The book itself is fairly narrow in scope. There’s a whole lot of worldbuilding being done, but Moyer chooses her cast and the setting carefully. It doesn’t expand a whole lot. There aren’t a lot of long journeys and unexplored places. Most of the book takes place at a cabin, and people come and go from there. The character cast that shows up is likewise tightly knit. There’s not a hundred characters for you to get to know, and there aren’t an equal amount of cities for you to remember. Instead, it’s all narrowed down to a few specific points and a few specific people. This is another thing I love, and I don’t see it often in fantasy. This narrow focus is a huge boon to the story, as it allowed Moyer to really dig into what she does best. It gave her the ability to not just create and world and characters, but to focus on all their complexities as well, and really make them shine. In a way, the setting was so vivid, it was a character in its own right.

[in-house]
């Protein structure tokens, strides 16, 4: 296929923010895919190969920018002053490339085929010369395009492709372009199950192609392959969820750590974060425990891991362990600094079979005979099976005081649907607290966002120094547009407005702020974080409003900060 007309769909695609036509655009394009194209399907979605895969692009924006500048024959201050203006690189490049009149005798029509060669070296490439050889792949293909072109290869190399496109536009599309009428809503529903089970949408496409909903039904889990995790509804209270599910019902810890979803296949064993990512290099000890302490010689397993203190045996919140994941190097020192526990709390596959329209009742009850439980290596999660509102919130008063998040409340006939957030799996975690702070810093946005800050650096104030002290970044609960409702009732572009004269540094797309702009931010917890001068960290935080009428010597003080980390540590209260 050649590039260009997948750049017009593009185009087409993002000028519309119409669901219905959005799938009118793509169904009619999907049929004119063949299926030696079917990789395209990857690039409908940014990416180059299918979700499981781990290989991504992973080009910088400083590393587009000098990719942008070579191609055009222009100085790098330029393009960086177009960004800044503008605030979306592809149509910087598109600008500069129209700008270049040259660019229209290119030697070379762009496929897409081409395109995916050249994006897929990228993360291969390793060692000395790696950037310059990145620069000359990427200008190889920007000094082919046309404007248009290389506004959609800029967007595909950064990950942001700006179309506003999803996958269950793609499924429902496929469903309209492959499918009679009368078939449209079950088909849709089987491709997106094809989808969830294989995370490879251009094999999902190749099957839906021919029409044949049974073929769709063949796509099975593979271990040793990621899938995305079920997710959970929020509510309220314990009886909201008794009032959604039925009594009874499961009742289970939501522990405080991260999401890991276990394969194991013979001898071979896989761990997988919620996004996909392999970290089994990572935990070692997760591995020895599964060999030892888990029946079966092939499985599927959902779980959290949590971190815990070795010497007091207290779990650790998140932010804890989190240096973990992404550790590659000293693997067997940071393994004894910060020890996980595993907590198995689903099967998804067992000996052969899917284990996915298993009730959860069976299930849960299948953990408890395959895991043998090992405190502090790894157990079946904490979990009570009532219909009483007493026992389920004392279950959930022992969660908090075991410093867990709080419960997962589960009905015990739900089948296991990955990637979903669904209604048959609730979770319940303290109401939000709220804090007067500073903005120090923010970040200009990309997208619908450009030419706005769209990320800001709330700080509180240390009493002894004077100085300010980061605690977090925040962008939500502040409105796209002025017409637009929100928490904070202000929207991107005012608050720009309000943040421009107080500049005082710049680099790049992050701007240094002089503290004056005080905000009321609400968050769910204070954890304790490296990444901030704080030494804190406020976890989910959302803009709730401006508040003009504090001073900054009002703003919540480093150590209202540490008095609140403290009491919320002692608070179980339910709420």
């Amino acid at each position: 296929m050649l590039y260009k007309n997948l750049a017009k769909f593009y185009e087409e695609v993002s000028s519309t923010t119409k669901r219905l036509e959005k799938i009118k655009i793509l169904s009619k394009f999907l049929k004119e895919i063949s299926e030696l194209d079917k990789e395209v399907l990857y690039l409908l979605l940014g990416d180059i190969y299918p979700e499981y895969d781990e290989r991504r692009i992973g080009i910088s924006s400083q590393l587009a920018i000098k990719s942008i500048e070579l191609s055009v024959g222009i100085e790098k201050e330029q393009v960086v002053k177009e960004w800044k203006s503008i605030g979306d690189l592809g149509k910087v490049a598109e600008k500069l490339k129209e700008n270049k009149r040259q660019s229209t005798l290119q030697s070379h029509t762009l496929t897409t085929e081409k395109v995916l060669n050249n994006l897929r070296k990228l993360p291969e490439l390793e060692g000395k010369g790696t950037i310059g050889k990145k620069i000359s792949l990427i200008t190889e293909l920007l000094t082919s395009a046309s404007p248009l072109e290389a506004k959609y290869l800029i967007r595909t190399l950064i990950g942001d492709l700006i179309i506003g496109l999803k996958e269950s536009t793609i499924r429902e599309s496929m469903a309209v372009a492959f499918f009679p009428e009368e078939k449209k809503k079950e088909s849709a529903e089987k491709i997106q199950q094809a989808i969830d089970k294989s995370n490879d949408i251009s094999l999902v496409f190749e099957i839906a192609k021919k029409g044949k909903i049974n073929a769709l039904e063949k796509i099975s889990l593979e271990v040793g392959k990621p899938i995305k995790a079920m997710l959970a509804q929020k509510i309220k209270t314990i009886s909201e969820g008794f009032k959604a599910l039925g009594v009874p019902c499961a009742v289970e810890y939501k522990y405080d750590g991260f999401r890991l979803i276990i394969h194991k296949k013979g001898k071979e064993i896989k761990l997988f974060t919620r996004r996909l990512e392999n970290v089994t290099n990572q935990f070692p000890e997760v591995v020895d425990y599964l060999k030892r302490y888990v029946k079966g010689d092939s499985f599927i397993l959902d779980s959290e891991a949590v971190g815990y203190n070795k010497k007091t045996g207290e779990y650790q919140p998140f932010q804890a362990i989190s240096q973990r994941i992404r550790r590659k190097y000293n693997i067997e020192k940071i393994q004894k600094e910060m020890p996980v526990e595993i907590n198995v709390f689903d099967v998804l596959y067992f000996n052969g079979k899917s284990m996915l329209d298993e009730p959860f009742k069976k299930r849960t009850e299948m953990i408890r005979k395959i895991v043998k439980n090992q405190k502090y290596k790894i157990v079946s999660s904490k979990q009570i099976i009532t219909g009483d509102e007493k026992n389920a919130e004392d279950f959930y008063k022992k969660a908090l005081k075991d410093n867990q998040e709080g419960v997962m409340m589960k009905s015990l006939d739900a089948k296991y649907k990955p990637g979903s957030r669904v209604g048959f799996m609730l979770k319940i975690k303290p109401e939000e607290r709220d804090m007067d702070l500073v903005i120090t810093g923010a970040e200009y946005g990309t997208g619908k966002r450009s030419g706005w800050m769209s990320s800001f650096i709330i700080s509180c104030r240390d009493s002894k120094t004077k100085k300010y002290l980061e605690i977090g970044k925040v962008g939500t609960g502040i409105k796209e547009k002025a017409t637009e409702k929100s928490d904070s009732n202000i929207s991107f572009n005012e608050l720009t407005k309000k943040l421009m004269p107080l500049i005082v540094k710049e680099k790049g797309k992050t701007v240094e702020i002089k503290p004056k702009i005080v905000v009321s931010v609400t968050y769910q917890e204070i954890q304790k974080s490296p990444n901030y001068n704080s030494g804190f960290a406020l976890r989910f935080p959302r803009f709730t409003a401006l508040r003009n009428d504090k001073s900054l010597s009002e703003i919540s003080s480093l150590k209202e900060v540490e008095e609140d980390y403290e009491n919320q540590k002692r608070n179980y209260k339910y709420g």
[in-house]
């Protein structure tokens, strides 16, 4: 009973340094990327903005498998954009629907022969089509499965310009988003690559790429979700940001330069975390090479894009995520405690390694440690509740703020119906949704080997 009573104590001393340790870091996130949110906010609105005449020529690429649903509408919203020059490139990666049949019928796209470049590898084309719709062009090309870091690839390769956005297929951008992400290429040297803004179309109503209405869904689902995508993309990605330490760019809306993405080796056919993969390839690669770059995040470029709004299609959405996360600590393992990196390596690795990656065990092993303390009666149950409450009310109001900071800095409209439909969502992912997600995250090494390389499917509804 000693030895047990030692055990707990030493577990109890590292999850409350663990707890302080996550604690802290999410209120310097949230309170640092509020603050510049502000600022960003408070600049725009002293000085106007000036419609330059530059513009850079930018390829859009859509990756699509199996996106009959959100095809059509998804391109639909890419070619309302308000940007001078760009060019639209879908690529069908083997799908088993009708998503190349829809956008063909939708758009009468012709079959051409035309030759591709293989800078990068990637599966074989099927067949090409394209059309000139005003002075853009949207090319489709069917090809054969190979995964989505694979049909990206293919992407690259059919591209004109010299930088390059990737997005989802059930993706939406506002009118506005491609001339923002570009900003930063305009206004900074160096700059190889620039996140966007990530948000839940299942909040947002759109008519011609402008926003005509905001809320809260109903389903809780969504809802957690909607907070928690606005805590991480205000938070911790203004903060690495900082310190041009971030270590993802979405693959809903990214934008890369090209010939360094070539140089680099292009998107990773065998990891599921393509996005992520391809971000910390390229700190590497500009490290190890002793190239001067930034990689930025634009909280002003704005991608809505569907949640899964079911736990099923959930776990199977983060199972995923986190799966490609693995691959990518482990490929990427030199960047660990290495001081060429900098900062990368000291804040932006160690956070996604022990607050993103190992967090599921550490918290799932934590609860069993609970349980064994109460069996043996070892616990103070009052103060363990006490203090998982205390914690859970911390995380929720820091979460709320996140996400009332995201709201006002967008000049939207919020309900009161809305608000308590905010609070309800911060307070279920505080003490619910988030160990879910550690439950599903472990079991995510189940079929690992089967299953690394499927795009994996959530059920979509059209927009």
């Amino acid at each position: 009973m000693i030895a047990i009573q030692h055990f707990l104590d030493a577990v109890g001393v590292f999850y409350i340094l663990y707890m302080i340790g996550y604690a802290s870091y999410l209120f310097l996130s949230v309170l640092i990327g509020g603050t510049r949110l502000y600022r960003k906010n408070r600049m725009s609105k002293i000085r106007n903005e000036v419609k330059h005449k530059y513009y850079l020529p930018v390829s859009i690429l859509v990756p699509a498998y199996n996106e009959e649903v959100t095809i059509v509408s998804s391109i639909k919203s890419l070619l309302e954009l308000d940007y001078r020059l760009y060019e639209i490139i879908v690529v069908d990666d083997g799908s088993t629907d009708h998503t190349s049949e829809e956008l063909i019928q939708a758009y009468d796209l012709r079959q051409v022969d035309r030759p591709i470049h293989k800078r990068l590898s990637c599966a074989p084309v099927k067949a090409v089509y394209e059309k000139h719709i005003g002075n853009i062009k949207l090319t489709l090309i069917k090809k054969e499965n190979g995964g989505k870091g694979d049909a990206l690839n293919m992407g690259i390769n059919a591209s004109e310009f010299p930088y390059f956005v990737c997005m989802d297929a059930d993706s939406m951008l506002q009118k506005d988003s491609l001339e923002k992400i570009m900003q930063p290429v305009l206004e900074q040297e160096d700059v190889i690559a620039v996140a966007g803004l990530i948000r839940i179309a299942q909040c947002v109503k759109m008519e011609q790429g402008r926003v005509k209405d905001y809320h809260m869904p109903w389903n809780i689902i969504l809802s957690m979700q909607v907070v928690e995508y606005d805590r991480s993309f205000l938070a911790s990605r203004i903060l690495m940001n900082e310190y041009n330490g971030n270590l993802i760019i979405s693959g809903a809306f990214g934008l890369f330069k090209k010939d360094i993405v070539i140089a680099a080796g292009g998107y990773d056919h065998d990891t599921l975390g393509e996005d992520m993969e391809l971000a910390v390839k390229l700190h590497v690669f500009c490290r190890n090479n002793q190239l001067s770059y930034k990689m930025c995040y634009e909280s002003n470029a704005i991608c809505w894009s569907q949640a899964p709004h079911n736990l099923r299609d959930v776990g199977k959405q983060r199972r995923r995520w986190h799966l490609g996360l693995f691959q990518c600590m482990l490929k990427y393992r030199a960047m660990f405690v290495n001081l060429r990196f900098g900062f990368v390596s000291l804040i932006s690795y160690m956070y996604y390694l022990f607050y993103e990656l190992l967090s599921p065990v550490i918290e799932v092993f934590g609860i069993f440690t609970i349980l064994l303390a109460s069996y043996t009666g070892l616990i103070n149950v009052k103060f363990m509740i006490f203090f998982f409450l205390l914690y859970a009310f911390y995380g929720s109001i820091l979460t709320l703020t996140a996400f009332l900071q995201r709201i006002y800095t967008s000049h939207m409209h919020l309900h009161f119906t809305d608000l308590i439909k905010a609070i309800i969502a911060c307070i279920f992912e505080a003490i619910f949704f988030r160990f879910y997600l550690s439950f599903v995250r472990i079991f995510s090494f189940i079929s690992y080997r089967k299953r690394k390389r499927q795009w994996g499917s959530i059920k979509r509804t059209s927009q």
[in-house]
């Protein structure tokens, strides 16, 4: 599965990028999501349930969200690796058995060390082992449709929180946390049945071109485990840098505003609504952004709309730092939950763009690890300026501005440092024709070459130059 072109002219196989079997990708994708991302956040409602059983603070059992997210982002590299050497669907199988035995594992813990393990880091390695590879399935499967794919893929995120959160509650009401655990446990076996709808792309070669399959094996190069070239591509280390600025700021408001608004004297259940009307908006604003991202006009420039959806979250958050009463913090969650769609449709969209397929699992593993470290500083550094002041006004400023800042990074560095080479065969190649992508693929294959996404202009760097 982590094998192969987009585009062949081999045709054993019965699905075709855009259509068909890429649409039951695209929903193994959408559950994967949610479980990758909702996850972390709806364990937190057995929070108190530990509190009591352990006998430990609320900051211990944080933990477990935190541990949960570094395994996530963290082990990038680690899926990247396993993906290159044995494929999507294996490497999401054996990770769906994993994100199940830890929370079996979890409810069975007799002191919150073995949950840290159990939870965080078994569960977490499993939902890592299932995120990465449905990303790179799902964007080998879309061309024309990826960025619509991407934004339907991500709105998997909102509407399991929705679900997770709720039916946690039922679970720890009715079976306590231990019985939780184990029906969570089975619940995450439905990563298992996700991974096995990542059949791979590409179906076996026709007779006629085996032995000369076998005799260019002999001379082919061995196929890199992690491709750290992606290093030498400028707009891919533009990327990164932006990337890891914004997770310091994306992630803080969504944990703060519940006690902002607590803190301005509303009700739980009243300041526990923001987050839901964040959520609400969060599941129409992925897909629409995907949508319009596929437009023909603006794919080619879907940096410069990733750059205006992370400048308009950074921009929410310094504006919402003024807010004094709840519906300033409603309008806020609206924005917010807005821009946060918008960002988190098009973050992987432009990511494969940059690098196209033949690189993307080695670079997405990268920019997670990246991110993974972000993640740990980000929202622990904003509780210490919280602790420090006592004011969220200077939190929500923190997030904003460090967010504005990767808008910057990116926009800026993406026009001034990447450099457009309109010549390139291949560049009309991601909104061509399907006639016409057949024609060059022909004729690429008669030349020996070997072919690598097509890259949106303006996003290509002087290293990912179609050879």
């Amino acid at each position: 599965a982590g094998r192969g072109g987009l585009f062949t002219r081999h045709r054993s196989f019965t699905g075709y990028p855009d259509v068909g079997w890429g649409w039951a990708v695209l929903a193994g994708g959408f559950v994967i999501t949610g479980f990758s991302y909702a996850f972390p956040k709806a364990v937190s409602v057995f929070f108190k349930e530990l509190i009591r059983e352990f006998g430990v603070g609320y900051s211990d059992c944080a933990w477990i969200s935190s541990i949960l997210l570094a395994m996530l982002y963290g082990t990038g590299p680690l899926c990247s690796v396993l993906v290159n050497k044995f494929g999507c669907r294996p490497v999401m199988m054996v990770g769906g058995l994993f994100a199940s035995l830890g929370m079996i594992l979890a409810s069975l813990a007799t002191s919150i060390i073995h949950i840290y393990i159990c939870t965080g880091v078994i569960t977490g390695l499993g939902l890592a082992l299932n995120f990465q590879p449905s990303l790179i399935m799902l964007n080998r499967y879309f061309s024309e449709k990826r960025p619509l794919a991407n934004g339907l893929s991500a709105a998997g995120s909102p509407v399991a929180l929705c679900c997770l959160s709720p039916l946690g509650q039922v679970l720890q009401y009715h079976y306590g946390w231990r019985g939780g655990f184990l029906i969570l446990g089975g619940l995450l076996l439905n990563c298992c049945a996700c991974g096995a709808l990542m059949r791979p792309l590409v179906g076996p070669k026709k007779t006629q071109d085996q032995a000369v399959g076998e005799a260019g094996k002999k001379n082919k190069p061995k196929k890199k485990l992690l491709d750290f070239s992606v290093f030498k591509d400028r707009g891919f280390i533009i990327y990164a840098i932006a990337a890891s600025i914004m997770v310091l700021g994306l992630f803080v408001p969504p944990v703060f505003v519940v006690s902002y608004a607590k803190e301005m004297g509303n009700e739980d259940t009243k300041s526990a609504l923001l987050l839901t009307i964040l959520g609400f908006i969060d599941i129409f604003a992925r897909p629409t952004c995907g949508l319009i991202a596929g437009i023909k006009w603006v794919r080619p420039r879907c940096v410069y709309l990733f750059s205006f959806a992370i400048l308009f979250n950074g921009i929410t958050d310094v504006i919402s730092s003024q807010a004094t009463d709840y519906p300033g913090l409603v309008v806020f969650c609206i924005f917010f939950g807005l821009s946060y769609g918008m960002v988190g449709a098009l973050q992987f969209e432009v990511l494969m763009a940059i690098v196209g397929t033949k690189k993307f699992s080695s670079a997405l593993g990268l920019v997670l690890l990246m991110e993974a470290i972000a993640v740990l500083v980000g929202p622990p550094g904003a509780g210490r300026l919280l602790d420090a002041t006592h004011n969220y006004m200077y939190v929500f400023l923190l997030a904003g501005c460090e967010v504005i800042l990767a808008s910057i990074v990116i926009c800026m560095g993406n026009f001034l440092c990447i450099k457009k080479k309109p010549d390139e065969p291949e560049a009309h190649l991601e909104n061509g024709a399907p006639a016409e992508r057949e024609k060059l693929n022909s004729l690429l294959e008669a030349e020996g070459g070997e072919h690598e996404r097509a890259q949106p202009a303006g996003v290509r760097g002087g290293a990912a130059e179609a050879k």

The themes at the center of Youngest are love and family, which I really enjoy explorations of in the books I read. This is also, perhaps, where Moyer truly shines. Her ability to subtly play with emotions, her unflinching desire to look at both the dark and lighter emotions and the tangled webs we often find ourselves in truly makes Youngest a book I couldn’t put down. It’s so unflinchingly human. This is, perhaps, why I think this being a slow-burn novel was the best possible thing for this book. You can’t just rush a lot of these personal and emotional developments. Moyer savors the slow build of her characters, and as a result, I truly felt connected to them, to Etta and her complexities, how torn she feels, and how she finds solace in Wyatt, the man she has spent so long loving.